The history of M.J. Pronk dates back to 1962, when the company started as a fruit exporter based in Avenhorn. In 1983, current manager Peter Pronk took over the company from his father. In 1998, a merger with Peter Slot B.V. followed. Now, the third Pronk generation is also active in the company, with a staff of 27. Although the company does not seek publicity, they're making an exception just this once. "As far as we are concerned, the future looks bright. The number of players in the market keeps decreasing, but for the 'survivors', I foresee a good future," says Peter Pronk.
Procurement and sales team Zwaagdijk
The days that only fruit was exported, are long gone. For years now, the exporter carries a broad range of fruit and vegetables, with their own lines from the Netherlands and Belgium. "We're doing a lot with top fruit, strawberries and speciality tomatoes, and carry a broad range of local cabbages. That means we spread things out evenly across the year," Peter says. What worries him, are the low yields for growers. "When a grower doesn't make any money, that's bad for trade. When your suppliers can't make money, the trade disappears as well."
The Poeldijk location
For sales, M.J. Pronk focuses for about 80% on the German market in the area between Frankfurt and Hamburg. The clients are distributed evenly among retailers, wholesalers, food service and processing companies. "We carry a wide range, and have a strong logistical division. We can supply fruit and vegetables to anyone who needs it. Our strength is that we are independent. We are free to buy anywhere. You can still stand out by being alert when it comes to specialities and guidance of growers. For instance, through our subsidiary company Fruit Noordholland, we have growers with which we sell fruit under our own brand."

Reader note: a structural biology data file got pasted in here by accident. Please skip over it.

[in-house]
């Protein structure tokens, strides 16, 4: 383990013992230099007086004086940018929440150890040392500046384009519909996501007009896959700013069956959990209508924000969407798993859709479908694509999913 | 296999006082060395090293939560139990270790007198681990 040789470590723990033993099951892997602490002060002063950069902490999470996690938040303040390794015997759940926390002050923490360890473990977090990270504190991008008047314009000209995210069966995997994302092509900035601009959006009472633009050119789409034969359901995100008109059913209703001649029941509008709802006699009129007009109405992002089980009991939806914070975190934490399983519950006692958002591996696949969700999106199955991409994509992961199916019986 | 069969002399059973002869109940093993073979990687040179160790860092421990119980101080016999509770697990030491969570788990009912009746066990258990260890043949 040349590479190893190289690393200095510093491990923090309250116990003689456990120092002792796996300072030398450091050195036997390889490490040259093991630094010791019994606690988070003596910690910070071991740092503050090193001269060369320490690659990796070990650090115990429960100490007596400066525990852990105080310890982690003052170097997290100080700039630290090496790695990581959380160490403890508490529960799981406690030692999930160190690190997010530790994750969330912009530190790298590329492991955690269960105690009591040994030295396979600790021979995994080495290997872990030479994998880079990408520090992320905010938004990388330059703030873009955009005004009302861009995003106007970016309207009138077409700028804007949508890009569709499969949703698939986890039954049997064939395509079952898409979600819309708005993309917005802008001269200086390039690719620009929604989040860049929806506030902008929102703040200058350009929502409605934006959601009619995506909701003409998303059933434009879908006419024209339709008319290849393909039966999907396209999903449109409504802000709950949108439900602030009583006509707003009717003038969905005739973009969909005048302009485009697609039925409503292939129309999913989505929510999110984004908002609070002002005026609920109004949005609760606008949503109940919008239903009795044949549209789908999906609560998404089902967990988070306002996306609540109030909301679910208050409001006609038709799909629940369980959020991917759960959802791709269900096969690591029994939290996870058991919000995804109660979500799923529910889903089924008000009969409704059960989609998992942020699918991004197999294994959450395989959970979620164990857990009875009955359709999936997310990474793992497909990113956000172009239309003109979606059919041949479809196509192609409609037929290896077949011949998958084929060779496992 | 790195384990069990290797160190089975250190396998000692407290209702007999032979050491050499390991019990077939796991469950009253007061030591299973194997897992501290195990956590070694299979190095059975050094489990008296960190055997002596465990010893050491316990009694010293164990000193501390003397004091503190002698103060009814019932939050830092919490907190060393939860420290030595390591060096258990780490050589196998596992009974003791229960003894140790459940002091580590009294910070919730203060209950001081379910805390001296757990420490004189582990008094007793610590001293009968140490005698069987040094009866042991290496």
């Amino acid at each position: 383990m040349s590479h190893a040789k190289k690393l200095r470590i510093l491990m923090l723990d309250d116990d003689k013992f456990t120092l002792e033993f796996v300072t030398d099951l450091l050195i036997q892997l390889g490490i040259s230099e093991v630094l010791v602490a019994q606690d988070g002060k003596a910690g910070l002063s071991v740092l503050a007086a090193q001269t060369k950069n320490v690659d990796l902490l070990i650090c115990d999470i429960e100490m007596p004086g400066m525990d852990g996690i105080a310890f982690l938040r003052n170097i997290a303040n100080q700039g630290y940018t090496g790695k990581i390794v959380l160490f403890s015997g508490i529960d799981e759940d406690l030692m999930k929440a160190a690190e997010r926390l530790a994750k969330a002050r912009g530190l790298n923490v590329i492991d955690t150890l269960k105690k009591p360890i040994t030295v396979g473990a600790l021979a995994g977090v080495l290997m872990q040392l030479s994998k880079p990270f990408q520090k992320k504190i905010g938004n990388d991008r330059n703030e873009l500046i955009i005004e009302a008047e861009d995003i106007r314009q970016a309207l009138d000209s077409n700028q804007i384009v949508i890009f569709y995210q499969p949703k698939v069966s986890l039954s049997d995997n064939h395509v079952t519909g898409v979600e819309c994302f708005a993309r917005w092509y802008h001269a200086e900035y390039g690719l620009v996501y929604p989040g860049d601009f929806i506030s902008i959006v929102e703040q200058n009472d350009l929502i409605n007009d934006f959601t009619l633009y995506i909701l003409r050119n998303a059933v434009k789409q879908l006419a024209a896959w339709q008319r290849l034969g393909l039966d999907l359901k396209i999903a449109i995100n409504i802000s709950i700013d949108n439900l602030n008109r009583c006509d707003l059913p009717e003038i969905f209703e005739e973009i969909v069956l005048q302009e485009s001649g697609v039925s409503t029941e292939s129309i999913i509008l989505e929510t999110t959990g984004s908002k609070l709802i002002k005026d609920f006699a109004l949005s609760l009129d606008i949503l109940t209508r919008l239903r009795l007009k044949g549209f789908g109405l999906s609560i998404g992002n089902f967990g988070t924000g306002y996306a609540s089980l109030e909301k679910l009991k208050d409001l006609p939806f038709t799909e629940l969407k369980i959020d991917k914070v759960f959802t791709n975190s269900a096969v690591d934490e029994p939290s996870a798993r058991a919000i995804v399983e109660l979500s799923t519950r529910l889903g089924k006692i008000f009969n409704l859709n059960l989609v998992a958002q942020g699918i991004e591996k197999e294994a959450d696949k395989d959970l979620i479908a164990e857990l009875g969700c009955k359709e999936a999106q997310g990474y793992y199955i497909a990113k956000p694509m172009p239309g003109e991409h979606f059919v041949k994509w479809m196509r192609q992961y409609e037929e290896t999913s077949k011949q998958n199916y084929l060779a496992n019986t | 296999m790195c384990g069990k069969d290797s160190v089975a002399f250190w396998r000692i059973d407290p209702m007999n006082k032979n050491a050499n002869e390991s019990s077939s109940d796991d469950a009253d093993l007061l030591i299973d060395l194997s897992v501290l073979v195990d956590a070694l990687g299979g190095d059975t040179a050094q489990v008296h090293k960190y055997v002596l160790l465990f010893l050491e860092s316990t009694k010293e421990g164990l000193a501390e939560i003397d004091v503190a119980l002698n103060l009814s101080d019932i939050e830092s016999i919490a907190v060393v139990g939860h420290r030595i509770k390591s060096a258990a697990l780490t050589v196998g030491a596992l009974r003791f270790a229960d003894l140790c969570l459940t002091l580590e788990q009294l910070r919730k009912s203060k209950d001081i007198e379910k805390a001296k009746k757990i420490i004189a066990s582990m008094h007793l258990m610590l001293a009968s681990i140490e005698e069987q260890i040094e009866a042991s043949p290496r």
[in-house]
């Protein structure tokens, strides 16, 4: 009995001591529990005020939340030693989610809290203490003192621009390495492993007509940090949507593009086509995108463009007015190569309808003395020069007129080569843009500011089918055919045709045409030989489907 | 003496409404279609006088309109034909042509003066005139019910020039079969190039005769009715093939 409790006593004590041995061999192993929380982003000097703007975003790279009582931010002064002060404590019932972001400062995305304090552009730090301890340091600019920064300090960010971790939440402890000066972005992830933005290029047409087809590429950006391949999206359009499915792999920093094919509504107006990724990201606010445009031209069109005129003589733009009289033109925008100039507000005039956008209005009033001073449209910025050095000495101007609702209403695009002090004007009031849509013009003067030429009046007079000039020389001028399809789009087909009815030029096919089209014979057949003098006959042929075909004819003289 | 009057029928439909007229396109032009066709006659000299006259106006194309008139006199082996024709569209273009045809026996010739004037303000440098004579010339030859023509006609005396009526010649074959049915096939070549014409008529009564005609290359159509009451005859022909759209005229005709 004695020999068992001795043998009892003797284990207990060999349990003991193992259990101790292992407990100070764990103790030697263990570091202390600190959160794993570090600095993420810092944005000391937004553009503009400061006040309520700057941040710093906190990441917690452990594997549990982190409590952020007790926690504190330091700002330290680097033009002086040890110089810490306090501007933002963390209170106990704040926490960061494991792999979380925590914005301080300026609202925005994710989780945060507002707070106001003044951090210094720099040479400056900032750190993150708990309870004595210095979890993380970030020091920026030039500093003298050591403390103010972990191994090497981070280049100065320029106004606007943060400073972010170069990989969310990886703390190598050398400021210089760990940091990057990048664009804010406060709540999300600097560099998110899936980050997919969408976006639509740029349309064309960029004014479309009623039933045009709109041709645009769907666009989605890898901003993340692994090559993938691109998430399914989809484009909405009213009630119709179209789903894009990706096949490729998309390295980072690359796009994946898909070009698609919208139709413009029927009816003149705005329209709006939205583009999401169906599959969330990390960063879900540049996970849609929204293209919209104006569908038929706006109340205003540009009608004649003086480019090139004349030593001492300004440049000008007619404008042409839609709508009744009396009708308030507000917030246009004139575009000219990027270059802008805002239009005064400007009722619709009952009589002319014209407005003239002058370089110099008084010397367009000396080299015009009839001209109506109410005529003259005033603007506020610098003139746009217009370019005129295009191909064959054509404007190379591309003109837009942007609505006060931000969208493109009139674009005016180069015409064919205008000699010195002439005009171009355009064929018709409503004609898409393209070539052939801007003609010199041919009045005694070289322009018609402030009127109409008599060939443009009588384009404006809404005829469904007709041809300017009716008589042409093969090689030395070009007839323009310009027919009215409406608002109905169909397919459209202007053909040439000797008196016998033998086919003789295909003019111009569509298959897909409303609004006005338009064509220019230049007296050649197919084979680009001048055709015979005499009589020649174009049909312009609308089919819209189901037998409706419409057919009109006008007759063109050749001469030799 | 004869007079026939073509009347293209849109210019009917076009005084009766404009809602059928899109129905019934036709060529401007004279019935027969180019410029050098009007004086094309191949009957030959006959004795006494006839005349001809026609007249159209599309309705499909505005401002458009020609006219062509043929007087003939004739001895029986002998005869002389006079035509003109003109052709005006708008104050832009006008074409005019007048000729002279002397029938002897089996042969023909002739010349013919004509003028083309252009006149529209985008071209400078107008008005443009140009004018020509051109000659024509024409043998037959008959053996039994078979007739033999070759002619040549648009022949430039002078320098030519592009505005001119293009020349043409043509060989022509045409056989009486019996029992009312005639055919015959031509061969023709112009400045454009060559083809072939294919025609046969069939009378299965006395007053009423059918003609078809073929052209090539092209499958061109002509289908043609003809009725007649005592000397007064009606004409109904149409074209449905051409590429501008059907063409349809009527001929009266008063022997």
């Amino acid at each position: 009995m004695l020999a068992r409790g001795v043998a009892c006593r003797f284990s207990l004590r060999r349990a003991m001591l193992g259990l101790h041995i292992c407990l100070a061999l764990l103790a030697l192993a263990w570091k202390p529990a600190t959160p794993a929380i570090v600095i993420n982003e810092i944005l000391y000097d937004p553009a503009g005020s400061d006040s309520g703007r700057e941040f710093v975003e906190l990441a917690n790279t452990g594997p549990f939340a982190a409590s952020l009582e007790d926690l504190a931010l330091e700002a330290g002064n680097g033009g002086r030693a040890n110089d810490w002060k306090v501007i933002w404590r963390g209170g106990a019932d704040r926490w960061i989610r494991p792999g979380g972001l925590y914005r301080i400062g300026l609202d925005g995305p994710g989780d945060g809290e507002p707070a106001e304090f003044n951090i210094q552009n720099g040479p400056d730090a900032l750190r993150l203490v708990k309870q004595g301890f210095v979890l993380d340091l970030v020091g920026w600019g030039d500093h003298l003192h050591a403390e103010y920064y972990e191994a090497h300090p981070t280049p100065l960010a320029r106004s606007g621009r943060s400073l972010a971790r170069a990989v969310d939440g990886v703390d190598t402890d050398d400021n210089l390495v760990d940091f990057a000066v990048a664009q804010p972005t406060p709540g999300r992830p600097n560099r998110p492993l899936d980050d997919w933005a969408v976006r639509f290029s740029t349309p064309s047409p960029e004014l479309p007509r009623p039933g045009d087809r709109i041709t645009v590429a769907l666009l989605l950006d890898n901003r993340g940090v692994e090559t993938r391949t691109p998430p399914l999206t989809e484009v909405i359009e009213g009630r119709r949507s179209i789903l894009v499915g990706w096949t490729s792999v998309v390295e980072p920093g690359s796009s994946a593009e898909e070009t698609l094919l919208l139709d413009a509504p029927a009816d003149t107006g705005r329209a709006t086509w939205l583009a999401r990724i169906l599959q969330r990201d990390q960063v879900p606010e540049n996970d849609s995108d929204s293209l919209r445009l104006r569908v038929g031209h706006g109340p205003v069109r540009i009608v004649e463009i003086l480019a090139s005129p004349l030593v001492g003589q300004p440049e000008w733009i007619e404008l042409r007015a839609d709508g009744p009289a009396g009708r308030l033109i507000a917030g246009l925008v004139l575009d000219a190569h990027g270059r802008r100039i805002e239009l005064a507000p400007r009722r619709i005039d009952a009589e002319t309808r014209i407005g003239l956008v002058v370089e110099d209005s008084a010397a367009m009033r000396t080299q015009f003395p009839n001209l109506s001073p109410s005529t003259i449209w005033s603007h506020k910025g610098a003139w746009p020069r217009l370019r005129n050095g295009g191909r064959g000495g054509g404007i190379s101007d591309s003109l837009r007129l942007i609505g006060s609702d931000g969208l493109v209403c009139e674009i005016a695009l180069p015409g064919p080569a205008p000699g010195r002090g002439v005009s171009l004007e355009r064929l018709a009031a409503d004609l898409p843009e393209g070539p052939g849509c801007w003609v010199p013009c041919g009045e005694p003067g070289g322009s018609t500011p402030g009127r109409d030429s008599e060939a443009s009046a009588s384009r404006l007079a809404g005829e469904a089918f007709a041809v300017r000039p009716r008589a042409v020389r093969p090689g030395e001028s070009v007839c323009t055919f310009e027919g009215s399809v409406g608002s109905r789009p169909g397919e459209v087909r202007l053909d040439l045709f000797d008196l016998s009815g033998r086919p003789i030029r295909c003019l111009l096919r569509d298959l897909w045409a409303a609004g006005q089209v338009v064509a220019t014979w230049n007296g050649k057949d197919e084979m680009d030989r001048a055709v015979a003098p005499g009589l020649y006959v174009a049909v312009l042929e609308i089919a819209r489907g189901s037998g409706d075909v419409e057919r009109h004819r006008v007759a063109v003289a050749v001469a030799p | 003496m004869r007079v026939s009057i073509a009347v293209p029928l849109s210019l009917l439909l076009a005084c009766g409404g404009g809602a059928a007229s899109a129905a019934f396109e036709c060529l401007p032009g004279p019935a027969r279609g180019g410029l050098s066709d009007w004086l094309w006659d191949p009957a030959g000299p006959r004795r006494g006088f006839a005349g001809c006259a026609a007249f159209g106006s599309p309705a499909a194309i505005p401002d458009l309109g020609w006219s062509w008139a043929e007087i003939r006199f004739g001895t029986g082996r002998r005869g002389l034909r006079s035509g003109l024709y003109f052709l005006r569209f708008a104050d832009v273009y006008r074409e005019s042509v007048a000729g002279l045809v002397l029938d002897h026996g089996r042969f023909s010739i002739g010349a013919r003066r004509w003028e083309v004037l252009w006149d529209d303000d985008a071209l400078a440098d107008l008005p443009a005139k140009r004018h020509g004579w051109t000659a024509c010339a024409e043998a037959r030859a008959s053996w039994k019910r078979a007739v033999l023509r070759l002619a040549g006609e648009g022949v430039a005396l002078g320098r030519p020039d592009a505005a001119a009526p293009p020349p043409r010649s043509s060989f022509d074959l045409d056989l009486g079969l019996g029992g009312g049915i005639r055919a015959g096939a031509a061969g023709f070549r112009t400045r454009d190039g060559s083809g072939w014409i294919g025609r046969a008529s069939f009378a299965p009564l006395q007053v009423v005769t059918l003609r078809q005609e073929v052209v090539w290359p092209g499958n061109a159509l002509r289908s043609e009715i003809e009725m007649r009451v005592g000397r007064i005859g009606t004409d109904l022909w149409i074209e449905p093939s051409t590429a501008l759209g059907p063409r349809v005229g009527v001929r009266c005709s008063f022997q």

For years, Pronk had a location in Bleiswijk in addition to the headquarters in Zwaagdijk, but that has been replaced this year by a new location at the ABC terrain in Poeldijk. "The logistical advantage of Bleiswijk did not weigh up to the amount of business you get in the Westland. After all, not many trading companies remained in Bleiswijk. We did a good job with the building in Poeldijk, and we are very happy about moving."
Whether the Zwaagdijk office offers this many benefits as well, remains to be seen. But moving is not an option for the North Hollander. "We were born and raised here, so why leave? We have survived plenty of companies that operated in so-called more favourable locations, like in Grubbenvorst. For now, we are well able to make a living here. If we do equally well in the coming years as in the years behind us, I'll be extremely satisfied. And I am convinced that if we remain flexible enough, companies like ours really do have a right to exist."
Although the fresh produce trade has changed over the years, Peter says things haven't become worse. "It's different though. You used to be in the auction hall, and if you did well, you had an audience. Now you might score the most beautiful goal without anyone being in the stadium! Perhaps it's actually become more fun, a lot less stressful at least."